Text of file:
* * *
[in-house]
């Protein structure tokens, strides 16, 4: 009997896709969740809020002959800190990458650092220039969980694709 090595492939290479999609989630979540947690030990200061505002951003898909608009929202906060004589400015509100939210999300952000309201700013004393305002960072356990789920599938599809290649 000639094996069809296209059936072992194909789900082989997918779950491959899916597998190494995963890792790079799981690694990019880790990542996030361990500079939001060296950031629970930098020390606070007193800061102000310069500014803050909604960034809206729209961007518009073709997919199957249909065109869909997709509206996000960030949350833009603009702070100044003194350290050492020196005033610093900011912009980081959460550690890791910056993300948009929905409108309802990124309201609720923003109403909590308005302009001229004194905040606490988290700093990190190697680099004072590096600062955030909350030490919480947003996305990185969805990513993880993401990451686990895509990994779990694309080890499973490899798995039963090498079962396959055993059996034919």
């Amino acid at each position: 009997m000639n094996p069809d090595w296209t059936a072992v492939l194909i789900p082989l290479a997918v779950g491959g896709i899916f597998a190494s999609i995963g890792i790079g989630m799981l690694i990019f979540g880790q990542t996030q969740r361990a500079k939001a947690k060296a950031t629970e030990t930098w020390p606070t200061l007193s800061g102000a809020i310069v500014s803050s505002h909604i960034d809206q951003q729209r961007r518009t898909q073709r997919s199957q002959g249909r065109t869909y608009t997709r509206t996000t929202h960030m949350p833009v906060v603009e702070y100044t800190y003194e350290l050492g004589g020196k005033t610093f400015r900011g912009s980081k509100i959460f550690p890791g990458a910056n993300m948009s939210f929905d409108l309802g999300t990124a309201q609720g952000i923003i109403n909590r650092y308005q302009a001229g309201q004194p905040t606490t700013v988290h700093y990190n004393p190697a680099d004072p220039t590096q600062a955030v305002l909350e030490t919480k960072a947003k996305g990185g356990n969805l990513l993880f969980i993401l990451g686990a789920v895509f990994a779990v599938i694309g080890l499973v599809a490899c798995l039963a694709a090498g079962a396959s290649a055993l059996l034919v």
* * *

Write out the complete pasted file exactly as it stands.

[in-house]
């Protein structure tokens, strides 16, 4: 009997896709969740809020002959800190990458650092220039969980694709 090595492939290479999609989630979540947690030990200061505002951003898909608009929202906060004589400015509100939210999300952000309201700013004393305002960072356990789920599938599809290649 000639094996069809296209059936072992194909789900082989997918779950491959899916597998190494995963890792790079799981690694990019880790990542996030361990500079939001060296950031629970930098020390606070007193800061102000310069500014803050909604960034809206729209961007518009073709997919199957249909065109869909997709509206996000960030949350833009603009702070100044003194350290050492020196005033610093900011912009980081959460550690890791910056993300948009929905409108309802990124309201609720923003109403909590308005302009001229004194905040606490988290700093990190190697680099004072590096600062955030909350030490919480947003996305990185969805990513993880993401990451686990895509990994779990694309080890499973490899798995039963090498079962396959055993059996034919």
């Amino acid at each position: 009997m000639n094996p069809d090595w296209t059936a072992v492939l194909i789900p082989l290479a997918v779950g491959g896709i899916f597998a190494s999609i995963g890792i790079g989630m799981l690694i990019f979540g880790q990542t996030q969740r361990a500079k939001a947690k060296a950031t629970e030990t930098w020390p606070t200061l007193s800061g102000a809020i310069v500014s803050s505002h909604i960034d809206q951003q729209r961007r518009t898909q073709r997919s199957q002959g249909r065109t869909y608009t997709r509206t996000t929202h960030m949350p833009v906060v603009e702070y100044t800190y003194e350290l050492g004589g020196k005033t610093f400015r900011g912009s980081k509100i959460f550690p890791g990458a910056n993300m948009s939210f929905d409108l309802g999300t990124a309201q609720g952000i923003i109403n909590r650092y308005q302009a001229g309201q004194p905040t606490t700013v988290h700093y990190n004393p190697a680099d004072p220039t590096q600062a955030v305002l909350e030490t919480k960072a947003k996305g990185g356990n969805l990513l993880f969980i993401l990451g686990a789920v895509f990994a779990v599938i694309g080890l499973v599809a490899c798995l039963a694709a090498g079962a396959s290649a055993l059996l034919v």